The Namibian government has rooted for and adopted for an open sky policy and says liberalisation of the tier would attract more tourists, despite the financial headache the country is facing.
This policy will destroy Air Namibia, although in general we welcome the free sky policy in global terms.
The policy is influenced by the view that opening skies to new and multiple private operators would enhance competition, reduce prices and improve the quality of customer services.
Namibia only has one carrier; how can we be competitive with the world? Air Namibia is hardly global in operation and does not have a global network. This is unfair competition.
As a parastatal, Air Namibia has not shown growth over the years. They recently expressed concern over the government approval given to KLM Royal Dutch Airlines, Ethiopian Airways and Qatar Airways, which are expected to start flying into the country this month.
The company said such established airlines have budgets twice that of its own. They are completely aware that the airline would suffer due to the entry of foreign countries that can offer much better services and much lower fares.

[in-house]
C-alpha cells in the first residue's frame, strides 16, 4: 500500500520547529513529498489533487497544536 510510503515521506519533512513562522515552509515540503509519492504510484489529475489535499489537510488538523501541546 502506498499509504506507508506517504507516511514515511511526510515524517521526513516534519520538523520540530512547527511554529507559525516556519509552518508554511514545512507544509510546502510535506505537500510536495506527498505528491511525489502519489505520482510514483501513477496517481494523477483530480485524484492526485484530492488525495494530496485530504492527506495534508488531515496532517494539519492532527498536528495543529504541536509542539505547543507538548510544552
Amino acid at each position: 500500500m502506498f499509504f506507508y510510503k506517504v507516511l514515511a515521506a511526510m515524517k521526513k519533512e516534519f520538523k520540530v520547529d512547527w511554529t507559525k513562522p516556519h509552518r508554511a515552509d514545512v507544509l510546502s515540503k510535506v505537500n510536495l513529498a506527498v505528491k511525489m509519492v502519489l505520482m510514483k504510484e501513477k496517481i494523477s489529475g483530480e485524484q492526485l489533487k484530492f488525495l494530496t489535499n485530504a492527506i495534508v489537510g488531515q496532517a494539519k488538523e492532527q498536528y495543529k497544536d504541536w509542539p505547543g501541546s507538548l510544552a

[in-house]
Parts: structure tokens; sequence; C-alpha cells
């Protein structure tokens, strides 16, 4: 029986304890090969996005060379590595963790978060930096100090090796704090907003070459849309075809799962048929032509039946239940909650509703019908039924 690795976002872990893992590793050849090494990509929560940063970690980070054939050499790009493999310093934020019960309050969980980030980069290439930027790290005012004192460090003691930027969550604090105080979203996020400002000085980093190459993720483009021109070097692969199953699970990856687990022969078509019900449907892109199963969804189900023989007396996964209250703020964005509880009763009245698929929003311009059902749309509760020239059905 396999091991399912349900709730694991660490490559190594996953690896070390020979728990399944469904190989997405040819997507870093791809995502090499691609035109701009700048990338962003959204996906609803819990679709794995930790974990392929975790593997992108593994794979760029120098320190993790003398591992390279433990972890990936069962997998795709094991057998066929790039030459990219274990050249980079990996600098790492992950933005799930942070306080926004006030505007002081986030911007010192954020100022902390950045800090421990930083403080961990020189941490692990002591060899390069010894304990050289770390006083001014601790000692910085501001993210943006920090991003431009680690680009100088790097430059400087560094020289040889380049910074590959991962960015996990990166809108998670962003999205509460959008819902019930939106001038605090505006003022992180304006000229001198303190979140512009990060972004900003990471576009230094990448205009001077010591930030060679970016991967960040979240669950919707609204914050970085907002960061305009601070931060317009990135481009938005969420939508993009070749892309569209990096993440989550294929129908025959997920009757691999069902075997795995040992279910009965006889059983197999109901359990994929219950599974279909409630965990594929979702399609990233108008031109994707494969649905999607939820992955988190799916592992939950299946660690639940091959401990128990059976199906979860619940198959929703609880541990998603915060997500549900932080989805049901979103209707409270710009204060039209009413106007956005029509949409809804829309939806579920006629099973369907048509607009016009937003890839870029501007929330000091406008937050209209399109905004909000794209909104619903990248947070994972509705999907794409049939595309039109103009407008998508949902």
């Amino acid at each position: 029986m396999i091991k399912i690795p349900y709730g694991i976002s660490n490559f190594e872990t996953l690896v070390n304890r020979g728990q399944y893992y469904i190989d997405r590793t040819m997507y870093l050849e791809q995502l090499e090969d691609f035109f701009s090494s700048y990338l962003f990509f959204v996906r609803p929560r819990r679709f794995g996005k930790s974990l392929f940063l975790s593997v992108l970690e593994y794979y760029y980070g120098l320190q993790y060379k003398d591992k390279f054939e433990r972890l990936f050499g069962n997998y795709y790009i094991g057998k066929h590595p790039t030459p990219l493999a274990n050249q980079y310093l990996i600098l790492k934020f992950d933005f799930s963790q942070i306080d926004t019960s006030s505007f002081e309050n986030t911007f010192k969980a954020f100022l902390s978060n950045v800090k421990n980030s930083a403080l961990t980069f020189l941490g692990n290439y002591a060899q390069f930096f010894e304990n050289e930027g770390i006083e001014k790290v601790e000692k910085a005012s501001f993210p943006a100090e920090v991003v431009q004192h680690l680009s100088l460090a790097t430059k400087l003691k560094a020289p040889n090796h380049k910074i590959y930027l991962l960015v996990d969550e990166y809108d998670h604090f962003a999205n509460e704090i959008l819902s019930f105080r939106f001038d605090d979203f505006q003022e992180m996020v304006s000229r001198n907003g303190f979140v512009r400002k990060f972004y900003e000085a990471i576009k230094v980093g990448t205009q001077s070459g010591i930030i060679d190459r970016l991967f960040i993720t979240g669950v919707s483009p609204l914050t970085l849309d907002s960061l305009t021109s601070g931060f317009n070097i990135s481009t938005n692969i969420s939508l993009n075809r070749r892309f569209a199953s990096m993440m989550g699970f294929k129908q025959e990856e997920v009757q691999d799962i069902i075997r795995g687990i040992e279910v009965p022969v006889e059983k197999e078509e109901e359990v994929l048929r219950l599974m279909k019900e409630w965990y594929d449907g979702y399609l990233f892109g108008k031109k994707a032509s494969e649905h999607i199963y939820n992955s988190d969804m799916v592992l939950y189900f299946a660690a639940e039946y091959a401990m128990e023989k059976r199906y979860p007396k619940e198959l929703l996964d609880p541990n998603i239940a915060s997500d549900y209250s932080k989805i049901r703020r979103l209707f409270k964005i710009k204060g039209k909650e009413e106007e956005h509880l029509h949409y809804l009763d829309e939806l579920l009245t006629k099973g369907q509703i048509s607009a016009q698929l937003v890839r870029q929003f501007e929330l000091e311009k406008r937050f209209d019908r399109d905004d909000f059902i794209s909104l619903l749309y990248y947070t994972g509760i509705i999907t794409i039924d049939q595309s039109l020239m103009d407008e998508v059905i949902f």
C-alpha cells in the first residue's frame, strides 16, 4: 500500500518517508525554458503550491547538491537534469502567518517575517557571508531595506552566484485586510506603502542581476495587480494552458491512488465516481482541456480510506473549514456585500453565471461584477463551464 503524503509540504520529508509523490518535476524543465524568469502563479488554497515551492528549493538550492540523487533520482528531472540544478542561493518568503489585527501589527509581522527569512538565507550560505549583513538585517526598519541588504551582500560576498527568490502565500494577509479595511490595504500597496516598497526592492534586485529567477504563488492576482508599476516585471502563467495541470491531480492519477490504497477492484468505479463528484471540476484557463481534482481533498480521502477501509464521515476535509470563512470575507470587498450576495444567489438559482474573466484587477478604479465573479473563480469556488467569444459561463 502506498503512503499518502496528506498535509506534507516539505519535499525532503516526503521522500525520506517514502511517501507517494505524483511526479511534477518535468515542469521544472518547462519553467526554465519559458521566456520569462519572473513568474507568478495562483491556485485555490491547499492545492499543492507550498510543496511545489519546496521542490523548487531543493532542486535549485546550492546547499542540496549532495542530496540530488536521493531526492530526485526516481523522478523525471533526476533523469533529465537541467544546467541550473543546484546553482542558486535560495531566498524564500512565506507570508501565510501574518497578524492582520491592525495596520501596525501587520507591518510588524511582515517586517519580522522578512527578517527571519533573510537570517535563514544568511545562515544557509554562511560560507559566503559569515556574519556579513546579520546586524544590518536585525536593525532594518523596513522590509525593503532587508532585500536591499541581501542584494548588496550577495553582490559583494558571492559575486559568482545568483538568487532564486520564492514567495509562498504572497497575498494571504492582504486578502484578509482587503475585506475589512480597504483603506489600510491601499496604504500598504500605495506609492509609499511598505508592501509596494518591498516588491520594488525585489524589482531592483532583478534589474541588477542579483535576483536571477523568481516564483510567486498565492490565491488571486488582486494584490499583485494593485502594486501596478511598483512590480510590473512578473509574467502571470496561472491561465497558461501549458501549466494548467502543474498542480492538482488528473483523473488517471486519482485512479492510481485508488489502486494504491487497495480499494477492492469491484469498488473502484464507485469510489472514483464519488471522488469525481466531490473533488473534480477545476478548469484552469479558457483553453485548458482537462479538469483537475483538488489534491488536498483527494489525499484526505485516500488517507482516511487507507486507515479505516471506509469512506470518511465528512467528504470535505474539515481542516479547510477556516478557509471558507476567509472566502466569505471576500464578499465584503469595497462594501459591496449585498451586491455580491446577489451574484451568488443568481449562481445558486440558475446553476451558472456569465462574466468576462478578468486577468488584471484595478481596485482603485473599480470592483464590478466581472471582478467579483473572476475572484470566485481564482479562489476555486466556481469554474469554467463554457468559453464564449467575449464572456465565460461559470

Competitive markets often result in failure. Wrong decisions leading to excess capacities, price wars that reduce margins and just plain bad management can lead to losses and the bankruptcy of one or more players in the market. Are we ready to lose our national airline for the benefit of more tourists visiting the country?
There has been a lot of patient endurance of the lack of accountability and the proliferation of corruption at Air Namibia. The political importance and power of relatively privileged Namibians tend to serve as a barrier to the attention that the voices of ordinary Namibians can actually get.
The operation of the public sector is a matter of general interest. Therefore, accountability at Air Namibia is a concern of the populace. There is an absence of systems of accountability in the public sector, especially parastatals.
However, democracy demands not only that grievances about terrible practices be widely aired, but also that this leads to serious reasoning about what can be sensibly done to remove the problem. Air Namibia has a problem. We have to seek real remedies that work.
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